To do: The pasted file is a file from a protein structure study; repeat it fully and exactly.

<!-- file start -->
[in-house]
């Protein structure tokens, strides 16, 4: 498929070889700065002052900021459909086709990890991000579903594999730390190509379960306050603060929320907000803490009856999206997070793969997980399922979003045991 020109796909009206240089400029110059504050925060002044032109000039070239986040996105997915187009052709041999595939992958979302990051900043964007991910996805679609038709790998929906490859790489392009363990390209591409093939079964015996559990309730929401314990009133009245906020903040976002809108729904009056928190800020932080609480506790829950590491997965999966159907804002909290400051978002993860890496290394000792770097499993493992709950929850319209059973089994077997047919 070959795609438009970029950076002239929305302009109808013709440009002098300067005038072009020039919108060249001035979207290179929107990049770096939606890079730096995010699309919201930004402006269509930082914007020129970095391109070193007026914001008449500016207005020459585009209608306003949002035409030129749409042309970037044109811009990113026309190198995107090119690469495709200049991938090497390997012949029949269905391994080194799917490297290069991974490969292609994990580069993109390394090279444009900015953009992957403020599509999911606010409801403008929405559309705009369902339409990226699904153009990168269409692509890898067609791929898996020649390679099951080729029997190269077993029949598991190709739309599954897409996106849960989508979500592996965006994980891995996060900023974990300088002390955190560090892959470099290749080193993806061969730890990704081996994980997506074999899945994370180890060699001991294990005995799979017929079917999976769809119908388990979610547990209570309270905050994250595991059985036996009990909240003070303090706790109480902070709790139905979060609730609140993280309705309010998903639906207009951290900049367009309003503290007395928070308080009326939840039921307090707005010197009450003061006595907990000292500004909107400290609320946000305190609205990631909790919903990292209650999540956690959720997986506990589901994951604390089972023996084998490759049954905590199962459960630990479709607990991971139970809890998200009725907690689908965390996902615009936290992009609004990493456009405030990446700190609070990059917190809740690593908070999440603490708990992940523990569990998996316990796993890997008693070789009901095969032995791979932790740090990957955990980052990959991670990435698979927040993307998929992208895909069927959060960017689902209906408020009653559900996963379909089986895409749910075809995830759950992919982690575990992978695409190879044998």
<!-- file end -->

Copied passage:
[in-house]
């Protein structure tokens, strides 16, 4: 498929070889700065002052900021459909086709990890991000579903594999730390190509379960306050603060929320907000803490009856999206997070793969997980399922979003045991 020109796909009206240089400029110059504050925060002044032109000039070239986040996105997915187009052709041999595939992958979302990051900043964007991910996805679609038709790998929906490859790489392009363990390209591409093939079964015996559990309730929401314990009133009245906020903040976002809108729904009056928190800020932080609480506790829950590491997965999966159907804002909290400051978002993860890496290394000792770097499993493992709950929850319209059973089994077997047919 070959795609438009970029950076002239929305302009109808013709440009002098300067005038072009020039919108060249001035979207290179929107990049770096939606890079730096995010699309919201930004402006269509930082914007020129970095391109070193007026914001008449500016207005020459585009209608306003949002035409030129749409042309970037044109811009990113026309190198995107090119690469495709200049991938090497390997012949029949269905391994080194799917490297290069991974490969292609994990580069993109390394090279444009900015953009992957403020599509999911606010409801403008929405559309705009369902339409990226699904153009990168269409692509890898067609791929898996020649390679099951080729029997190269077993029949598991190709739309599954897409996106849960989508979500592996965006994980891995996060900023974990300088002390955190560090892959470099290749080193993806061969730890990704081996994980997506074999899945994370180890060699001991294990005995799979017929079917999976769809119908388990979610547990209570309270905050994250595991059985036996009990909240003070303090706790109480902070709790139905979060609730609140993280309705309010998903639906207009951290900049367009309003503290007395928070308080009326939840039921307090707005010197009450003061006595907990000292500004909107400290609320946000305190609205990631909790919903990292209650999540956690959720997986506990589901994951604390089972023996084998490759049954905590199962459960630990479709607990991971139970809890998200009725907690689908965390996902615009936290992009609004990493456009405030990446700190609070990059917190809740690593908070999440603490708990992940523990569990998996316990796993890997008693070789009901095969032995791979932790740090990957955990980052990959991670990435698979927040993307998929992208895909069927959060960017689902209906408020009653559900996963379909089986895409749910075809995830759950992919982690575990992978695409190879044998």